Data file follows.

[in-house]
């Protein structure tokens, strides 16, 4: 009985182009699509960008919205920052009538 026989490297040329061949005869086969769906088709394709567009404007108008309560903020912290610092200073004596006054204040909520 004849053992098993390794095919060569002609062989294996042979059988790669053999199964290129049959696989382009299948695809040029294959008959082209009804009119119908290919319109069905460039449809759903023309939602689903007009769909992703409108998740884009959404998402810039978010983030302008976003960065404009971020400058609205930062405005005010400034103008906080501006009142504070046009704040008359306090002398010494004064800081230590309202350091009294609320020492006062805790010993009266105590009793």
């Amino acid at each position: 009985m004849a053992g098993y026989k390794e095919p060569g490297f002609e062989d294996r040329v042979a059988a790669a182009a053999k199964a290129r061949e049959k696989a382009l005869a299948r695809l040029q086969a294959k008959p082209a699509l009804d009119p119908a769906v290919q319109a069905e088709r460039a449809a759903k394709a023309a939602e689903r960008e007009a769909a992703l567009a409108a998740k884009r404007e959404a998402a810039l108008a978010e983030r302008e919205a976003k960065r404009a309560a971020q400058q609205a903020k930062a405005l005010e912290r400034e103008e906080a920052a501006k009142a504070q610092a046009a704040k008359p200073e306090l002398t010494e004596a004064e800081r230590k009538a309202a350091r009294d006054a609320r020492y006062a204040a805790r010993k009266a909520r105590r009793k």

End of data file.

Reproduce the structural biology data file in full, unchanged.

[in-house]
């Protein structure tokens, strides 16, 4: 009985182009699509960008919205920052009538 026989490297040329061949005869086969769906088709394709567009404007108008309560903020912290610092200073004596006054204040909520 004849053992098993390794095919060569002609062989294996042979059988790669053999199964290129049959696989382009299948695809040029294959008959082209009804009119119908290919319109069905460039449809759903023309939602689903007009769909992703409108998740884009959404998402810039978010983030302008976003960065404009971020400058609205930062405005005010400034103008906080501006009142504070046009704040008359306090002398010494004064800081230590309202350091009294609320020492006062805790010993009266105590009793």
């Amino acid at each position: 009985m004849a053992g098993y026989k390794e095919p060569g490297f002609e062989d294996r040329v042979a059988a790669a182009a053999k199964a290129r061949e049959k696989a382009l005869a299948r695809l040029q086969a294959k008959p082209a699509l009804d009119p119908a769906v290919q319109a069905e088709r460039a449809a759903k394709a023309a939602e689903r960008e007009a769909a992703l567009a409108a998740k884009r404007e959404a998402a810039l108008a978010e983030r302008e919205a976003k960065r404009a309560a971020q400058q609205a903020k930062a405005l005010e912290r400034e103008e906080a920052a501006k009142a504070q610092a046009a704040k008359p200073e306090l002398t010494e004596a004064e800081r230590k009538a309202a350091r009294d006054a609320r020492y006062a204040a805790r010993k009266a909520r105590r009793k």